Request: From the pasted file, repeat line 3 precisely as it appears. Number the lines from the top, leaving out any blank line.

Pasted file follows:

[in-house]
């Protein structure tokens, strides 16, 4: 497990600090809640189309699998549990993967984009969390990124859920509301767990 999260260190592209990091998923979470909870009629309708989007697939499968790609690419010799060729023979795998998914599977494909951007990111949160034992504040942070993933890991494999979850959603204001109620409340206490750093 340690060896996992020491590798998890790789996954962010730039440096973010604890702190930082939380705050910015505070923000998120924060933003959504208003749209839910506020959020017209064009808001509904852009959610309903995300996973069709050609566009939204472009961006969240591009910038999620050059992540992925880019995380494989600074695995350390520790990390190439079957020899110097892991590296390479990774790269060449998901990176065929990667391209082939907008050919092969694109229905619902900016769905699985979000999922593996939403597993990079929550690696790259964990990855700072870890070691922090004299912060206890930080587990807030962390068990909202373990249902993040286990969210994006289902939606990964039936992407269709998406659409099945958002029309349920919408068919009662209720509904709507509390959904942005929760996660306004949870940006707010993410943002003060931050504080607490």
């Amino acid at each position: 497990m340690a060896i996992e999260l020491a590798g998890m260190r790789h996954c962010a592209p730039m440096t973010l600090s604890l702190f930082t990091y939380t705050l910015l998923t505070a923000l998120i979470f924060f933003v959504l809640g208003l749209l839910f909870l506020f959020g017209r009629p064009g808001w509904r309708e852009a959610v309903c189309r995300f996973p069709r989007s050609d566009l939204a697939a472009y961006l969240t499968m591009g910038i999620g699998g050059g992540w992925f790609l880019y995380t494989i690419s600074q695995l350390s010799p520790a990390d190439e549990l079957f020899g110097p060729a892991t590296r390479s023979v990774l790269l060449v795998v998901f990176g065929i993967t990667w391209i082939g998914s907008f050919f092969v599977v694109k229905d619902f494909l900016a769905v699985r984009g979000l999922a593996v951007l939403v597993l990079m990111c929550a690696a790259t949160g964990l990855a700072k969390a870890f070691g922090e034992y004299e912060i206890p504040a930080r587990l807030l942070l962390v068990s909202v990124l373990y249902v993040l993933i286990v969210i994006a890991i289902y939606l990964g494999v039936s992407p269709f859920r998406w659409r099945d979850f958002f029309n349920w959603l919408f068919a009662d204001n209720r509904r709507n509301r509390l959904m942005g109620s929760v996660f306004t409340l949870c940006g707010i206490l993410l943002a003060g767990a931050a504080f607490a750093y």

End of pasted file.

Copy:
């Amino acid at each position: 497990m340690a060896i996992e999260l020491a590798g998890m260190r790789h996954c962010a592209p730039m440096t973010l600090s604890l702190f930082t990091y939380t705050l910015l998923t505070a923000l998120i979470f924060f933003v959504l809640g208003l749209l839910f909870l506020f959020g017209r009629p064009g808001w509904r309708e852009a959610v309903c189309r995300f996973p069709r989007s050609d566009l939204a697939a472009y961006l969240t499968m591009g910038i999620g699998g050059g992540w992925f790609l880019y995380t494989i690419s600074q695995l350390s010799p520790a990390d190439e549990l079957f020899g110097p060729a892991t590296r390479s023979v990774l790269l060449v795998v998901f990176g065929i993967t990667w391209i082939g998914s907008f050919f092969v599977v694109k229905d619902f494909l900016a769905v699985r984009g979000l999922a593996v951007l939403v597993l990079m990111c929550a690696a790259t949160g964990l990855a700072k969390a870890f070691g922090e034992y004299e912060i206890p504040a930080r587990l807030l942070l962390v068990s909202v990124l373990y249902v993040l993933i286990v969210i994006a890991i289902y939606l990964g494999v039936s992407p269709f859920r998406w659409r099945d979850f958002f029309n349920w959603l919408f068919a009662d204001n209720r509904r709507n509301r509390l959904m942005g109620s929760v996660f306004t409340l949870c940006g707010i206490l993410l943002a003060g767990a931050a504080f607490a750093y």